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This may not be a clog problem at all.

The house is 55 yrs old which tells me that the line in question may be an 1-1/2" cast iron drain line.

In the mid to late 80's the appliance industry began using a higher volume pump in washing machines, which in turn prompted the plumbing industry to change the standard size of a laundry standpipe from 1-1/2" to 2". To the untrained eye this may appear as a minor change but in fact a 2" line has nearly twice the volume of an 1-1/2" line.

1-1/2" cross sectional area = 1.76sq.in
2" cross sectional area = 3.142cu.in.

In the final analysis I think what you will find is that the size of the line itself may be marginal for the discharge rate of modern laundry appliances, which in itself would result in a minor backup as the machine pumps out. This problem is further complicated because the original pipe is most likely cast iron. While cast iron is a fantastic material for DWV piping it has one minor drawback. In...

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Wrapping exposed pipes with foam pipe insulation helps prevent freezing.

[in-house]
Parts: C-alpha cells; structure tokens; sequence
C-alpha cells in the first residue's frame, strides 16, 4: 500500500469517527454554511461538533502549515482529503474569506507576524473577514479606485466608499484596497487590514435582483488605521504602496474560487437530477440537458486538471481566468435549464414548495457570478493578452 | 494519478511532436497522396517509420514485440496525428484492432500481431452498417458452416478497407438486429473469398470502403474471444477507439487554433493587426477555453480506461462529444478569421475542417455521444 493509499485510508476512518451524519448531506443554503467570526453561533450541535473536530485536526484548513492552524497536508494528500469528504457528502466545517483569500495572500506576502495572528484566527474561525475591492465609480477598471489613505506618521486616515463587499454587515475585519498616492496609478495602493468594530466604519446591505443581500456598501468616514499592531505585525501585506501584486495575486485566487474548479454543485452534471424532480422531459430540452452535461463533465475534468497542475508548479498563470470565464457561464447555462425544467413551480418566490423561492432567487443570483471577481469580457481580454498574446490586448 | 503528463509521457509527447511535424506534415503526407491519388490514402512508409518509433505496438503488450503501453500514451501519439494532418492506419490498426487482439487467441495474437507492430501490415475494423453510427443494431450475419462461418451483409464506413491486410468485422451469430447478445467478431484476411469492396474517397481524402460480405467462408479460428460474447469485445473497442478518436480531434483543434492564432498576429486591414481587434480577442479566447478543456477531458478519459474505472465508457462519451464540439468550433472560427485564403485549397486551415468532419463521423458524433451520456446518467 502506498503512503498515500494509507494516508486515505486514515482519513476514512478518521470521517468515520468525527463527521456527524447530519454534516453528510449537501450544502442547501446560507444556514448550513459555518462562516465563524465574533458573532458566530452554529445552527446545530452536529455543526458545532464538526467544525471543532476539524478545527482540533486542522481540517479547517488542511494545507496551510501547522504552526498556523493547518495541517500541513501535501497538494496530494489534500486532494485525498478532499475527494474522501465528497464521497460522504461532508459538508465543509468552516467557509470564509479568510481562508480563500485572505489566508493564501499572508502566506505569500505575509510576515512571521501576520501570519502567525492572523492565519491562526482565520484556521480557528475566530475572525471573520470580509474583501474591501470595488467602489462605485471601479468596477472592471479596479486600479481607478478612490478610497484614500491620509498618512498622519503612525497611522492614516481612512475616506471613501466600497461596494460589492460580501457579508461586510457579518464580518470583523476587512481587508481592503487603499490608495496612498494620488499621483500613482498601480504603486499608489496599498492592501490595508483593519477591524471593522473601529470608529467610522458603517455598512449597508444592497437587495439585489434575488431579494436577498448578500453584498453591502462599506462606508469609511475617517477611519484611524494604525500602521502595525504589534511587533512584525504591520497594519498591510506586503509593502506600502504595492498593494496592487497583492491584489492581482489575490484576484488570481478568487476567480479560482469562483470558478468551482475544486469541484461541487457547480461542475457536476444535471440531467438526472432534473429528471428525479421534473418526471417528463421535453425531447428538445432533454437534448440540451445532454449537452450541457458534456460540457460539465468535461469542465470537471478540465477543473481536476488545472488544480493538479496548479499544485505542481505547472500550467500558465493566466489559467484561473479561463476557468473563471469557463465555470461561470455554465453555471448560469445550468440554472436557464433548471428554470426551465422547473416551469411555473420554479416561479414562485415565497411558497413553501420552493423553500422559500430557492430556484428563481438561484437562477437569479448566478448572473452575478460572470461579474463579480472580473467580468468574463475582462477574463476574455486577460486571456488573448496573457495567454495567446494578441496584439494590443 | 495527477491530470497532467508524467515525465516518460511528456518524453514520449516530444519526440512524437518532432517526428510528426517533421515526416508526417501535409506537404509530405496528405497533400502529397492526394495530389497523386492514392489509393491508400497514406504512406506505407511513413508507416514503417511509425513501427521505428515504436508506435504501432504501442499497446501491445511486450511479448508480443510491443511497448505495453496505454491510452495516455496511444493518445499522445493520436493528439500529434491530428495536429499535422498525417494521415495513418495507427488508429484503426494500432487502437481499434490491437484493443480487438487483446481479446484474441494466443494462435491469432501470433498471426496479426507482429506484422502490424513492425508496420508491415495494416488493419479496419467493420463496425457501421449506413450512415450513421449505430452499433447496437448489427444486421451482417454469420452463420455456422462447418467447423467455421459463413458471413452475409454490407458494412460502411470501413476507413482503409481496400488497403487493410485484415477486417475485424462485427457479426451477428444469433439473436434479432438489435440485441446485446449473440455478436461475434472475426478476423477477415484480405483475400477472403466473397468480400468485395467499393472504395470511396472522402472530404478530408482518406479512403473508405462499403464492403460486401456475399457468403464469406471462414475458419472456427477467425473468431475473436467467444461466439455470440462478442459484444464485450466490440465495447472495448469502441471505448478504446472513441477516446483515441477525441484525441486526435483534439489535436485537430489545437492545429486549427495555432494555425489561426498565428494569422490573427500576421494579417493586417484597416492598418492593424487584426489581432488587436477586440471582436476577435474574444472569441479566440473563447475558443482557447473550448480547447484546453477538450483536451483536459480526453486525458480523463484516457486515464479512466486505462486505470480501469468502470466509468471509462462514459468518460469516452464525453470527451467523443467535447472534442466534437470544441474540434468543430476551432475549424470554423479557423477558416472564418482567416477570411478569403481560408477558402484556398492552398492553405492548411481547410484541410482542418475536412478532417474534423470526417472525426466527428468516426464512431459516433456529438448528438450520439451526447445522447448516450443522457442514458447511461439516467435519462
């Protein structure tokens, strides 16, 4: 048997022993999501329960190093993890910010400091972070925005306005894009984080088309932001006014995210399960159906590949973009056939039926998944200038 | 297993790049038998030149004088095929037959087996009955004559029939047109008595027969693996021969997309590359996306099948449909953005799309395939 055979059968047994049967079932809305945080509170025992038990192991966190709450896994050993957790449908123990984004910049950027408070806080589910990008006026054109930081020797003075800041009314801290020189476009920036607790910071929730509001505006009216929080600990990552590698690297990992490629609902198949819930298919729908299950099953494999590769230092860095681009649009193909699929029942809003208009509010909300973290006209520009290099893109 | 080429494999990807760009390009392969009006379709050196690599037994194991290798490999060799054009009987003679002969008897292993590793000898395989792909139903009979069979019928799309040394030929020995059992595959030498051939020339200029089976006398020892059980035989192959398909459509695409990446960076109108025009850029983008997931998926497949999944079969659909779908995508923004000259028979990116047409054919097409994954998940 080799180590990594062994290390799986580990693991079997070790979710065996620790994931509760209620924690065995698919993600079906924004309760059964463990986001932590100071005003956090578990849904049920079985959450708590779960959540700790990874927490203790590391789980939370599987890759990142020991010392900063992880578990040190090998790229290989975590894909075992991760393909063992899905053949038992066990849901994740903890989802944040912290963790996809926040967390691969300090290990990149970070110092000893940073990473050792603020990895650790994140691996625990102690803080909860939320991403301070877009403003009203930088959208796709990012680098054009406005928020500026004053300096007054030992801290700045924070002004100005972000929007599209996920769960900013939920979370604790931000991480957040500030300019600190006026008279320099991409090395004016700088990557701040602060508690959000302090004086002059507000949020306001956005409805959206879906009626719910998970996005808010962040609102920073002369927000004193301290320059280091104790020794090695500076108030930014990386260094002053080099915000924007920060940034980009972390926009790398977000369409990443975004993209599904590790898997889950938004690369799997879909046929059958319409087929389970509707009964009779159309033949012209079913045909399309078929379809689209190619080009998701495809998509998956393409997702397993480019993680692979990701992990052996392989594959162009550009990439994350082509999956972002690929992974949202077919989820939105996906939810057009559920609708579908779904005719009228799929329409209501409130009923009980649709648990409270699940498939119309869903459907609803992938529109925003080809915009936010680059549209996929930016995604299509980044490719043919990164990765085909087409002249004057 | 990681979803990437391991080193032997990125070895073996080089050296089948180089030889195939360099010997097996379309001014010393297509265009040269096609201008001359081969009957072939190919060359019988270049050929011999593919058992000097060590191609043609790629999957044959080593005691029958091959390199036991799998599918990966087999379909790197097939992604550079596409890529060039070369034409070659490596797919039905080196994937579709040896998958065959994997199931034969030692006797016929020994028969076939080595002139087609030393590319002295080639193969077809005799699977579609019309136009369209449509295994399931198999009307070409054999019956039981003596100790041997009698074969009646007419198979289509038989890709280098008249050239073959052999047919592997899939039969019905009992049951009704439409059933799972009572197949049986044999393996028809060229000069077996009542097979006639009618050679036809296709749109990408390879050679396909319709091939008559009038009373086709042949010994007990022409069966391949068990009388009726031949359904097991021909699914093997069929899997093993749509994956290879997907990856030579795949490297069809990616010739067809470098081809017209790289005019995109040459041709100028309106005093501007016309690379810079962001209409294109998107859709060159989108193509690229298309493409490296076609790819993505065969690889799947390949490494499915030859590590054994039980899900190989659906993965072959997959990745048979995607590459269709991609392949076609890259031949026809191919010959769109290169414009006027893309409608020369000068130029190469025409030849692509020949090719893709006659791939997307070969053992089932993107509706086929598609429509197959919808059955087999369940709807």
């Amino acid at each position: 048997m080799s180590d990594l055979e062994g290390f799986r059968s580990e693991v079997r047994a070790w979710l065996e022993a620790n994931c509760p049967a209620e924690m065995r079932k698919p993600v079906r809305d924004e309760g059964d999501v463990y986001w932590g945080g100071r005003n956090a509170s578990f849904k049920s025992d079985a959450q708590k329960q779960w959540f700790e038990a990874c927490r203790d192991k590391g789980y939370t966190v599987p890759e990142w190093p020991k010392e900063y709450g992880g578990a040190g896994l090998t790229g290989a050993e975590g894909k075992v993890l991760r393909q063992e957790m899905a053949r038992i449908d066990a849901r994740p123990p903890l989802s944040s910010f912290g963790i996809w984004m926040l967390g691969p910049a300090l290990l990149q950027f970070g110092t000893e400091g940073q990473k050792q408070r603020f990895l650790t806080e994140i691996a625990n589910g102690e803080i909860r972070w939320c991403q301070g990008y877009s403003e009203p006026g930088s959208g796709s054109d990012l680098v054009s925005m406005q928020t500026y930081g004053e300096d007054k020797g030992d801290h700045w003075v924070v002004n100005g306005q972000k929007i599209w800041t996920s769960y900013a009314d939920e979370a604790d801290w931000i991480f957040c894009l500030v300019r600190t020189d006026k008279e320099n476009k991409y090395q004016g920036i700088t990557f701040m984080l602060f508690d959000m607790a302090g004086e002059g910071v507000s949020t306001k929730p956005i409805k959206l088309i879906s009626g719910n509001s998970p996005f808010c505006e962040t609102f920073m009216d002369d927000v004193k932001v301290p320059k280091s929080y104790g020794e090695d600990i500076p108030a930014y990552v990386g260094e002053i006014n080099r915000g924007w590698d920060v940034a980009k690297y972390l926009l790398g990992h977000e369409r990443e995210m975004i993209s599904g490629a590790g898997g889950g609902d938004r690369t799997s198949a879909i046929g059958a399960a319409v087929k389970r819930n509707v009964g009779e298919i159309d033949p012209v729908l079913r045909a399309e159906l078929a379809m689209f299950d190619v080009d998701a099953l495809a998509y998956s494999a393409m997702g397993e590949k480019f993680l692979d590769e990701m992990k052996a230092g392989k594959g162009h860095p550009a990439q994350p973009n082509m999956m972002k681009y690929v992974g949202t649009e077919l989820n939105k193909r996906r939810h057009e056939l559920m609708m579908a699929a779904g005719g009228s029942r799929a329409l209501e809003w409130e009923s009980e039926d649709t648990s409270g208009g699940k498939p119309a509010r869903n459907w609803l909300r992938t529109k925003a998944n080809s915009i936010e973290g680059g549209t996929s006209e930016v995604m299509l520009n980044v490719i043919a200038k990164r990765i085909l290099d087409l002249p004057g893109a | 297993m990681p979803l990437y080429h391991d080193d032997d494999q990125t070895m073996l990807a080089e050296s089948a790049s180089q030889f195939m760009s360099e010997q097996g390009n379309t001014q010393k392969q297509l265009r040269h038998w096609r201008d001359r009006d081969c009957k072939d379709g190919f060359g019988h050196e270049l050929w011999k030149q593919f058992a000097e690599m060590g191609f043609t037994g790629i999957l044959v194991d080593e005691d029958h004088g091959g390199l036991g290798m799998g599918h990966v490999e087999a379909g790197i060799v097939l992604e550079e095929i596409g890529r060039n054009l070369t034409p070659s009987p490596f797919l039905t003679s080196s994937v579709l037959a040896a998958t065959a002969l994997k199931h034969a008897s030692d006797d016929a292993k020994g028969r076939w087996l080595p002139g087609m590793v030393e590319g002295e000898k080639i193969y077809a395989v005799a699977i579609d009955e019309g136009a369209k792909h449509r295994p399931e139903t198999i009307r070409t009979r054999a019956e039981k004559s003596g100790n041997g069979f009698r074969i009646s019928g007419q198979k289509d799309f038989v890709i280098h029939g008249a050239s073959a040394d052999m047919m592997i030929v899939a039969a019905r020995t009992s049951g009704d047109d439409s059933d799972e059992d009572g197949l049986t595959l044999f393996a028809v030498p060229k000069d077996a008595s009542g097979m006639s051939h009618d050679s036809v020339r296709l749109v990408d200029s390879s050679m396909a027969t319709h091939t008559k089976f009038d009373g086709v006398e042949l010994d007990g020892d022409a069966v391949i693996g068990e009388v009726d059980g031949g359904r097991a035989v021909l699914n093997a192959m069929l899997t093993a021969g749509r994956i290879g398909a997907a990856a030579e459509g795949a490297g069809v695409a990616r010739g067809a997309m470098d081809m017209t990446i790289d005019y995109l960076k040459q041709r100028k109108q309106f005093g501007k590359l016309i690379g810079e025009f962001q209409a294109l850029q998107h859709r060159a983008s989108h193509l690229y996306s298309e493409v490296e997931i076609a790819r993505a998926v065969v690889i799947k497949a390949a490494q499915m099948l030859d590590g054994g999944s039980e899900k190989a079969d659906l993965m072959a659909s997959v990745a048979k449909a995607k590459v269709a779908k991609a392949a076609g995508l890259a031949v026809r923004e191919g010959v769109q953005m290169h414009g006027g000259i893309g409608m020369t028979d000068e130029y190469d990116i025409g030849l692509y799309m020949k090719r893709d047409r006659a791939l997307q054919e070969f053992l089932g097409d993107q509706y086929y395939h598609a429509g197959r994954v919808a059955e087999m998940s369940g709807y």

Winter has arrived, and that means bundling up to try to keep warm. You might not realize it, but the pipes on your house need protection from the cold as well if the mercury drops down into the 20s F.

Here are some tips on how to prevent your pipes from freezing and some tips on how to thaw them out safely if they do.

How to Keep Pipes from Freezing

How to Thaw Frozen Pipes

Cut-off valve on copper pipe

Water Cut-Off: Locate the water main cut-off valve, and have a water cut-off key handy before attempting to thaw out frozen pipes. Open Faucet: Open the faucet the pipe runs to before thawing a frozen pipe to allow water to flow through the pipe and relieve any built-up pressure in the pipe. Heat Frozen Pipe: Use a hair dryer, heat lamp, electric heat tape, or portable space heater to thaw frozen pipes that haven’t burst. Start from the interior faucet end of the pipe,...